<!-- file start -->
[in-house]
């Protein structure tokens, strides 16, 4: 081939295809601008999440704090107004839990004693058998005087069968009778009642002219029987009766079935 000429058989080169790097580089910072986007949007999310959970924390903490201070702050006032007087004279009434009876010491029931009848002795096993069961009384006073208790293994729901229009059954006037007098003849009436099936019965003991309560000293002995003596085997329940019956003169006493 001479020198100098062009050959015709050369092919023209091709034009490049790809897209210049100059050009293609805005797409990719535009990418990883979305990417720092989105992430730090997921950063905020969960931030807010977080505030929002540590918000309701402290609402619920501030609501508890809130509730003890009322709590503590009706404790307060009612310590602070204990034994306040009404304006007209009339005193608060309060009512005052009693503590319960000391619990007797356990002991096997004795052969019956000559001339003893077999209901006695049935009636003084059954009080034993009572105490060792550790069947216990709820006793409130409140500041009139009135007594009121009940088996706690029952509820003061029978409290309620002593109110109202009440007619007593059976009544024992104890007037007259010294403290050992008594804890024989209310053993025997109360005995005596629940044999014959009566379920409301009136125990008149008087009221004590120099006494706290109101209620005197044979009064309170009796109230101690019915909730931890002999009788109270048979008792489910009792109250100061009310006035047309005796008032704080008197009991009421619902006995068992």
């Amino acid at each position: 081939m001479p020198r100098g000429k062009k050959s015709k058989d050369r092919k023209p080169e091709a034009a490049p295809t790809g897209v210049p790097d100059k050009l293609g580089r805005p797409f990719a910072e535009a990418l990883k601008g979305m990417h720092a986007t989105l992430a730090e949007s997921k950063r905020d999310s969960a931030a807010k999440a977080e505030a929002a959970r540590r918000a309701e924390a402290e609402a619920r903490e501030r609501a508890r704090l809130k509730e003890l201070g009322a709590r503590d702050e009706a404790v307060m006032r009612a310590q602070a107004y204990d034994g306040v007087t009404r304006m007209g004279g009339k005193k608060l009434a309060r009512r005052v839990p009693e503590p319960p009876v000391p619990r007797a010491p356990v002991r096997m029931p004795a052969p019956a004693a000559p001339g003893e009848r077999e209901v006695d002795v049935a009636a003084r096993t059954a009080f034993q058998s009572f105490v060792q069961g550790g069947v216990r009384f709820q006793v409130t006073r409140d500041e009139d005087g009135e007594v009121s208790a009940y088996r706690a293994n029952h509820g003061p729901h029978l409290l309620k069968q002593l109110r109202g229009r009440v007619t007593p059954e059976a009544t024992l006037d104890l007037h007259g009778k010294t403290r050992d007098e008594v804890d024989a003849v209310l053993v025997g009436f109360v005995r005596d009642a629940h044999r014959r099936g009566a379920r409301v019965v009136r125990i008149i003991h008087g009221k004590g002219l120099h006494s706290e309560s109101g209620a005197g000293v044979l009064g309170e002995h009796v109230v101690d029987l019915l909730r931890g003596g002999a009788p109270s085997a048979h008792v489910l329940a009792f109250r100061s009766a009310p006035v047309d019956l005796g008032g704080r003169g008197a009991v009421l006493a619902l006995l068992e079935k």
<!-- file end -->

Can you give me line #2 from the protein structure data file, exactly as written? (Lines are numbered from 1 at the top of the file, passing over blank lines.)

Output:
């Protein structure tokens, strides 16, 4: 081939295809601008999440704090107004839990004693058998005087069968009778009642002219029987009766079935 000429058989080169790097580089910072986007949007999310959970924390903490201070702050006032007087004279009434009876010491029931009848002795096993069961009384006073208790293994729901229009059954006037007098003849009436099936019965003991309560000293002995003596085997329940019956003169006493 001479020198100098062009050959015709050369092919023209091709034009490049790809897209210049100059050009293609805005797409990719535009990418990883979305990417720092989105992430730090997921950063905020969960931030807010977080505030929002540590918000309701402290609402619920501030609501508890809130509730003890009322709590503590009706404790307060009612310590602070204990034994306040009404304006007209009339005193608060309060009512005052009693503590319960000391619990007797356990002991096997004795052969019956000559001339003893077999209901006695049935009636003084059954009080034993009572105490060792550790069947216990709820006793409130409140500041009139009135007594009121009940088996706690029952509820003061029978409290309620002593109110109202009440007619007593059976009544024992104890007037007259010294403290050992008594804890024989209310053993025997109360005995005596629940044999014959009566379920409301009136125990008149008087009221004590120099006494706290109101209620005197044979009064309170009796109230101690019915909730931890002999009788109270048979008792489910009792109250100061009310006035047309005796008032704080008197009991009421619902006995068992």